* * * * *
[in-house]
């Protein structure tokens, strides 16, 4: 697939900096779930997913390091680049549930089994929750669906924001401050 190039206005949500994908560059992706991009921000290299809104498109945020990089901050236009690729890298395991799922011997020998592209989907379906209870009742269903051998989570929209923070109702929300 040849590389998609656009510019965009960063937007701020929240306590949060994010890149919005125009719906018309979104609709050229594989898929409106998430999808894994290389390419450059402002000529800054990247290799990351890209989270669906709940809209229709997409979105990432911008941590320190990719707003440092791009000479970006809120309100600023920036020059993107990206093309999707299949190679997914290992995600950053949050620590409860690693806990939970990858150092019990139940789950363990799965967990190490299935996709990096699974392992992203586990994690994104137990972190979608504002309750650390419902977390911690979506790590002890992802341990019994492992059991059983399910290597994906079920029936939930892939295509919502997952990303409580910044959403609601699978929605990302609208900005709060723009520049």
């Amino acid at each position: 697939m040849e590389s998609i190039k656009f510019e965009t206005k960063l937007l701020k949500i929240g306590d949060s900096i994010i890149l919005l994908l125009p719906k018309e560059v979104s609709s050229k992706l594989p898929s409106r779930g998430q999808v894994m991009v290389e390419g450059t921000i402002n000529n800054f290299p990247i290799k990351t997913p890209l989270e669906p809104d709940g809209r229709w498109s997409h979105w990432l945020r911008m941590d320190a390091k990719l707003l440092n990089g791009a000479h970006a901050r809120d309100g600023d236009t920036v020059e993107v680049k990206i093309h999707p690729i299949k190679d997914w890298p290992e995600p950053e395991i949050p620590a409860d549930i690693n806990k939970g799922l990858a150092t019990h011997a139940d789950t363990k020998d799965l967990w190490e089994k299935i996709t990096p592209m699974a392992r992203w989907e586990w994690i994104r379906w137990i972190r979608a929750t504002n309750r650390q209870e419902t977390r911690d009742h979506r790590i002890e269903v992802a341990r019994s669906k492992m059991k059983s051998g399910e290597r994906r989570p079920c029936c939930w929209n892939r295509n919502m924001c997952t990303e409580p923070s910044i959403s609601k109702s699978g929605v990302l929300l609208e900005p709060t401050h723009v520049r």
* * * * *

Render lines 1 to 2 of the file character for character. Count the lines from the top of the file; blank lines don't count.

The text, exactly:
[in-house]
């Protein structure tokens, strides 16, 4: 697939900096779930997913390091680049549930089994929750669906924001401050 190039206005949500994908560059992706991009921000290299809104498109945020990089901050236009690729890298395991799922011997020998592209989907379906209870009742269903051998989570929209923070109702929300 040849590389998609656009510019965009960063937007701020929240306590949060994010890149919005125009719906018309979104609709050229594989898929409106998430999808894994290389390419450059402002000529800054990247290799990351890209989270669906709940809209229709997409979105990432911008941590320190990719707003440092791009000479970006809120309100600023920036020059993107990206093309999707299949190679997914290992995600950053949050620590409860690693806990939970990858150092019990139940789950363990799965967990190490299935996709990096699974392992992203586990994690994104137990972190979608504002309750650390419902977390911690979506790590002890992802341990019994492992059991059983399910290597994906079920029936939930892939295509919502997952990303409580910044959403609601699978929605990302609208900005709060723009520049």